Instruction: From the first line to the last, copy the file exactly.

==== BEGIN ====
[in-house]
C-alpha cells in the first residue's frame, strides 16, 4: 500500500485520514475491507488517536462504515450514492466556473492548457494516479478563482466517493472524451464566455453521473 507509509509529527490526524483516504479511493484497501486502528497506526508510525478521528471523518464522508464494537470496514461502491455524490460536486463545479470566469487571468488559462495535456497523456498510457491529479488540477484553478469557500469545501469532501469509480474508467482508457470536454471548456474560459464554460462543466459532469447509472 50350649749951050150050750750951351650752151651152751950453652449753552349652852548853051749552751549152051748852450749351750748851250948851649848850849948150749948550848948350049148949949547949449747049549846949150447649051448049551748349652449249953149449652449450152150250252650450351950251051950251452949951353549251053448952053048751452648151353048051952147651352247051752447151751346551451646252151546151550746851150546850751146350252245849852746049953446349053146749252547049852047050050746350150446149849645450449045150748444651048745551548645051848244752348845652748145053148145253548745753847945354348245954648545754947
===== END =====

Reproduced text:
[in-house]
C-alpha cells in the first residue's frame, strides 16, 4: 500500500485520514475491507488517536462504515450514492466556473492548457494516479478563482466517493472524451464566455453521473 507509509509529527490526524483516504479511493484497501486502528497506526508510525478521528471523518464522508464494537470496514461502491455524490460536486463545479470566469487571468488559462495535456497523456498510457491529479488540477484553478469557500469545501469532501469509480474508467482508457470536454471548456474560459464554460462543466459532469447509472 50350649749951050150050750750951351650752151651152751950453652449753552349652852548853051749552751549152051748852450749351750748851250948851649848850849948150749948550848948350049148949949547949449747049549846949150447649051448049551748349652449249953149449652449450152150250252650450351950251051950251452949951353549251053448952053048751452648151353048051952147651352247051752447151751346551451646252151546151550746851150546850751146350252245849852746049953446349053146749252547049852047050050746350150446149849645450449045150748444651048745551548645051848244752348845652748145053148145253548745753847945354348245954648545754947